2. I’m sure Kelley felt that he was being “stopped for being black.” I would if I were him. How are police officers today supposed to allay this suspicion at the outset of a legitimate stop? (Or maybe they WERE stopped for being black…)

3. What is the policy for tasing? The typical hierarchy for the use of force in police departments used to be this:

Table 1: Use-of-Force Continuum
Suspect resistance Officer use of force
1. No resistance 1. Officer presence
2. Verbal noncompliance 2. Verbal commands
3. Passive resistance 3. Hands-on tactics, chemical spray
4. Active resistance 4. Intermediate weapons: baton, Taser, strikes, nondeadly force
5. Aggressive resistance 5. Intermediate weapons, intensified techniques, nondeadly force
6. Deadly-force resistance 6. Deadly force
(Adapted from the Orlando, Florida Police Department’s Resistance and Response Continuum)

 

 

 

 

 

After the introduction of more powerful electronic control devices, many departments changed  their use-of-force directives  for handling suspects who were only passively resisting the lawful orders of the officer, and increased the required level of resistance by suspects to warrant use of stun guns or tasers from passive resistance to active, physical resistance.

Table 2: Levels of Resistance Defined

Passive Resistance The subject fails to obey verbal direction, preventing the officer from taking lawful action.
Active Resistance The subject’s actions are intended to facilitate an escape or prevent an arrest. The action is not likely to cause injury.
Aggressive Resistance The subject has battered or is about to batter an officer, and the subject’s action is likely to cause injury.
Deadly-Force Resistance The subject’s actions are likely to cause death or significant bodily harm to the officer or another person.
Adapted from the Orlando, Florida, Police Department’s Resistance and Response Continuum

I don’t know what the Aurora police policy is, but certainly under the kinder, gentler, saner revised standards above, stunning Kelley was excessive. Police brutality is not an unfair description of what he experienced. Continue reading

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Stupid Cops Matter

Perfect match.

Perfect match.

In a case where Hanlon’s Razor (“Never assume malice is the explanation if stupidity will suffice”) applies but one can’t really blame a mother for thinking otherwise, police in Newark  inexplicably mistook an innocent pre-teen black boy for an adult robbery suspect and chased him through a Newark neighborhood with guns drawn. This is stupidity, not racism. Well, who knows: there could be racism mixed in there too, but what jumps out is the jaw-dropping incompetence.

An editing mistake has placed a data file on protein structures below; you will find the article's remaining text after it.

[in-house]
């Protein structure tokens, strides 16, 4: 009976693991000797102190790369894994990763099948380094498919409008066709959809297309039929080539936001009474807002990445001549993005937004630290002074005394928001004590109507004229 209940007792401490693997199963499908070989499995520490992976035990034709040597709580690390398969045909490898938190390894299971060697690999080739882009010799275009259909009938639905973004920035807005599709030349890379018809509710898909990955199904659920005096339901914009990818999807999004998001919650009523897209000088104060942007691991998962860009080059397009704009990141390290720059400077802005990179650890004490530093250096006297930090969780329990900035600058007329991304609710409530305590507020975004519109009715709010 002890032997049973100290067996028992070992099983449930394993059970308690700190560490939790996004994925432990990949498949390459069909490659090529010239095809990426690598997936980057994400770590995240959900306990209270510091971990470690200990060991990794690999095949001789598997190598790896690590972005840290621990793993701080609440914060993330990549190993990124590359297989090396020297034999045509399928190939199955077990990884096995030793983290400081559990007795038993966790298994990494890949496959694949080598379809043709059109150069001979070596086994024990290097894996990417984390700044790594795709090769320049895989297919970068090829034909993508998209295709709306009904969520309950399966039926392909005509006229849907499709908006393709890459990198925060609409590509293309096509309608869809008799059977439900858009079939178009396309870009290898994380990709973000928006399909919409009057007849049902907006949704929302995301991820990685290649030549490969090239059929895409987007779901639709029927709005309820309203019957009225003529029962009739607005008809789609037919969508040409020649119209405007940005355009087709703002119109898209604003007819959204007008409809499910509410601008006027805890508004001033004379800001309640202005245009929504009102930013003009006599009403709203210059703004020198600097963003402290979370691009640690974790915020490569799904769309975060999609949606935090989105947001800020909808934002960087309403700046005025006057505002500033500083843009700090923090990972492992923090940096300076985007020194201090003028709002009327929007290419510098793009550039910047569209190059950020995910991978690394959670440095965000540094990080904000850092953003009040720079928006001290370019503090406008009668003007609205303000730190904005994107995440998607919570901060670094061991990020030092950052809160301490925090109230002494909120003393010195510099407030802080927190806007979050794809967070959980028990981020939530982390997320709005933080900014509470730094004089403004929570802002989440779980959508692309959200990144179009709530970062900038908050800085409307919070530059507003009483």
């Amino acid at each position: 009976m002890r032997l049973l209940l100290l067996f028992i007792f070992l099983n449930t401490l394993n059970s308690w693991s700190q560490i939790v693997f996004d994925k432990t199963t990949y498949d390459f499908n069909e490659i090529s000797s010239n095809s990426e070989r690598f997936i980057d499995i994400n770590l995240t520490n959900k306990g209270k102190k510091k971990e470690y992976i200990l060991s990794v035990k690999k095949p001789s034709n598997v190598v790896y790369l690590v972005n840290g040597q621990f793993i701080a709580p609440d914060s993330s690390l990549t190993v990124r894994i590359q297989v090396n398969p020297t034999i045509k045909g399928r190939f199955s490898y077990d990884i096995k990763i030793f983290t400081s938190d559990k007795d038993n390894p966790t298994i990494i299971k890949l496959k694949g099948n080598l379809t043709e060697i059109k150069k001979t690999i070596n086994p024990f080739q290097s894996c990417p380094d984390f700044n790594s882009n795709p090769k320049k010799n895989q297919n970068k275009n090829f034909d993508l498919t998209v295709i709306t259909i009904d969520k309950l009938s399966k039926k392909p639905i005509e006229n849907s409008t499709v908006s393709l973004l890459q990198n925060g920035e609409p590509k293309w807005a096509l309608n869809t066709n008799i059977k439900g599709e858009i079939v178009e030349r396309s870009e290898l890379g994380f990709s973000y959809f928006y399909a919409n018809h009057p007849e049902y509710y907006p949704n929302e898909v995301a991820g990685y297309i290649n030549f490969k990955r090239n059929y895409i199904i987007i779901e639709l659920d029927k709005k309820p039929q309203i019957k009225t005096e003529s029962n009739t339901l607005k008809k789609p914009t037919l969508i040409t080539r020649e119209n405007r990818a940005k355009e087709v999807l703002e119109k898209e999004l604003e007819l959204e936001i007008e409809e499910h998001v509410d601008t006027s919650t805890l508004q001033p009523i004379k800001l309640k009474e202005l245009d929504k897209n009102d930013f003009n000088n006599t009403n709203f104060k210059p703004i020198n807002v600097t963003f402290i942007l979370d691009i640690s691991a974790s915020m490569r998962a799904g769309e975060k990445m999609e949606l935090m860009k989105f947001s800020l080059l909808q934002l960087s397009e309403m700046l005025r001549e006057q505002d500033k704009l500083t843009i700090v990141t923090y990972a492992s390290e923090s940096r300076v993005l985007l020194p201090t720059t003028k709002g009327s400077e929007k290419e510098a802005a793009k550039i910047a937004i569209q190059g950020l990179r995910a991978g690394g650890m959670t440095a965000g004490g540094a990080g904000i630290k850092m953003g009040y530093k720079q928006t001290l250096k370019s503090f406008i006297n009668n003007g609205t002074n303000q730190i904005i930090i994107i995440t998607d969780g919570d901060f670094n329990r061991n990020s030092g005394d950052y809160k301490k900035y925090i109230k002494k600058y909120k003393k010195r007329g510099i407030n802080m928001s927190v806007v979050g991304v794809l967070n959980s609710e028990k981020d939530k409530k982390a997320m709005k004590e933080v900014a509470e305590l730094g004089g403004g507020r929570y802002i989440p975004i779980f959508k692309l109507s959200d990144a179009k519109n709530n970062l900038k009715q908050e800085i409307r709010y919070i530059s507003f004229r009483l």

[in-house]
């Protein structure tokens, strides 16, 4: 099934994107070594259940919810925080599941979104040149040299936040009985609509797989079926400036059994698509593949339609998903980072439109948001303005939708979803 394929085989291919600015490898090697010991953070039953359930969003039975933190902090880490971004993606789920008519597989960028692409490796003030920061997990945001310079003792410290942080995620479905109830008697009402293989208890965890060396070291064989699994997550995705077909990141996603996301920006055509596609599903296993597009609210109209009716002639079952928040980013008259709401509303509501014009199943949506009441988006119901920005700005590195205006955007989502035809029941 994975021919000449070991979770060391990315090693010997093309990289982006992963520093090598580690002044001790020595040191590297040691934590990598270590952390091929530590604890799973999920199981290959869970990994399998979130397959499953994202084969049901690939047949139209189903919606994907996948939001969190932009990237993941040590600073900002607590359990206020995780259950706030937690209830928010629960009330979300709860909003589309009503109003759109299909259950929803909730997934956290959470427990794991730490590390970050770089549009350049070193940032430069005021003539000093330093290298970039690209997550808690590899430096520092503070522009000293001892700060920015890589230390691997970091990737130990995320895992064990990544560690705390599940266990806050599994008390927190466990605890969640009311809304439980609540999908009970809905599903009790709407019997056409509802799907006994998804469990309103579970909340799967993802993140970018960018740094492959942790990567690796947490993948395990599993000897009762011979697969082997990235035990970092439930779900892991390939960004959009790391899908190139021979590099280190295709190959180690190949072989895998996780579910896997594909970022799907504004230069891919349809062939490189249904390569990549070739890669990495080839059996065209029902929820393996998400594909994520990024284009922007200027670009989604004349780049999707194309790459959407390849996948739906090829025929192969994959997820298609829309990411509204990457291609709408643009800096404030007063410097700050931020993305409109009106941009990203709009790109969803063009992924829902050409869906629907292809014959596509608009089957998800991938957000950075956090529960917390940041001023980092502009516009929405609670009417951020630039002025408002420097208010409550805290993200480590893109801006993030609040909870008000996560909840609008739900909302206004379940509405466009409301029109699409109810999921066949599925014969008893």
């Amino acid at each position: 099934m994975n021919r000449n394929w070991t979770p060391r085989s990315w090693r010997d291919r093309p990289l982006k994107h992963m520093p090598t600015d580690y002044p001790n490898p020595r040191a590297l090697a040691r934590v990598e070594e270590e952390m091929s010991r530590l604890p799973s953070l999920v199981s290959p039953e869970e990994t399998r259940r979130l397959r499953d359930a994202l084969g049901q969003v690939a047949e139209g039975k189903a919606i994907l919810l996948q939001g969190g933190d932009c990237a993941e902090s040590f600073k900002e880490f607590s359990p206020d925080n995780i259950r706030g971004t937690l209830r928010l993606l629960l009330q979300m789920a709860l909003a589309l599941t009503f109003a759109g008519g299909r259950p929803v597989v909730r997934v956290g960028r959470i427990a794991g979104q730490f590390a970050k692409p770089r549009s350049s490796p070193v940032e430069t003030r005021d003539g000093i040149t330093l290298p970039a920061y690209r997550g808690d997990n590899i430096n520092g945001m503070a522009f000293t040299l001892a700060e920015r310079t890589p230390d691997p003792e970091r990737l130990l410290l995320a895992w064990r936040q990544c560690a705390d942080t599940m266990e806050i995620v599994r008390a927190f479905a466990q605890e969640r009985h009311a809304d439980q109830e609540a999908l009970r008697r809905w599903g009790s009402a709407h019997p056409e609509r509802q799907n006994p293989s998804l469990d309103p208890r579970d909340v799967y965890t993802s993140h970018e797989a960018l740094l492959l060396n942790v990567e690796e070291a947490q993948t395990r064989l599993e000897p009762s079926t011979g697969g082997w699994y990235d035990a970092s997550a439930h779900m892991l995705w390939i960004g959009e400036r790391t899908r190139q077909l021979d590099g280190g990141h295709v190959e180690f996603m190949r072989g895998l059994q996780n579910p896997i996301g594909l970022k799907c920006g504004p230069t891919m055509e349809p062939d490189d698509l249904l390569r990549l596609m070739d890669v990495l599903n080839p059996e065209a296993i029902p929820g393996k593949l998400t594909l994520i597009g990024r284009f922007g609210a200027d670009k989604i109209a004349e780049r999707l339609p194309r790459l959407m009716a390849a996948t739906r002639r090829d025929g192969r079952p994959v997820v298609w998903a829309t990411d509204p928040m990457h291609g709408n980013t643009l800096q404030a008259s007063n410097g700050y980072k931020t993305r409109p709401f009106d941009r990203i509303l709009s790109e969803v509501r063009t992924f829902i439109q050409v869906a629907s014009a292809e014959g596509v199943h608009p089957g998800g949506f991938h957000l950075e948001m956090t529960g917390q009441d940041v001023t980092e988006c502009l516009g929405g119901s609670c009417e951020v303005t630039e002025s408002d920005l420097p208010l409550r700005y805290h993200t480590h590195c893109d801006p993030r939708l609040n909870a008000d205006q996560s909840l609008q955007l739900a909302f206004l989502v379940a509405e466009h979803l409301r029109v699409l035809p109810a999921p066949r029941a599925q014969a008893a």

Legend Preston, just ten years old, was fetching a basketball that had rolled into the street when he looked up and saw armed cops running towards him as if they meant business. So he ran.

“I was scared for my life,” Legend told reporters. “I was thinking that they were going to shoot me.” Good thinking, kid. If these cope were inept enough to get a ten-year-old  confused with Casey Joseph Robinson, a 20-year-old, dreadlocks-sporting perp with facial hair (he was arrested in the next block), who knows what they might do?

Legend was quickly surrounded by neighbors  who emphatically pointed out to the police that they were chasing a child, as the officers stammered that he “fit the description” of the criminal. Well, sort of. Okay, okay, now that we’re up close, we see that he’s under five feet tall, dressed like a kid, doesn’t have dreadlocks or facial hair, and looks nothing like the guy, except that he’s black, which means we also could also mistake him for Bill Cosby, Jesse Jackson, Morgan Freeman, or LeBron James. Continue reading

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Comment Of The Day: “Sarcasm-Tainted Observations On The Milwaukee Riots”

Milwaukee rioting

Chris Marschner, a grandmaster of the Ethics Alarms Comment of the Day feature, issued another deserving one with his thoughts on the Milwaukee riots. It is a highlight of the threads generated by this topic, but there are many other highlights amid the 90+ comments, including an Alamo-like stand against overwhelming odds (and logic) by that prolific, embattled, and adamant EA progressive, deery. The whole discussion is well worth reading. Deery also authored the comment that inspired Chris’s response below.

Here is his Comment of the Day on the post, “Sarcasm-Tainted Observations On The Milwaukee Riots”: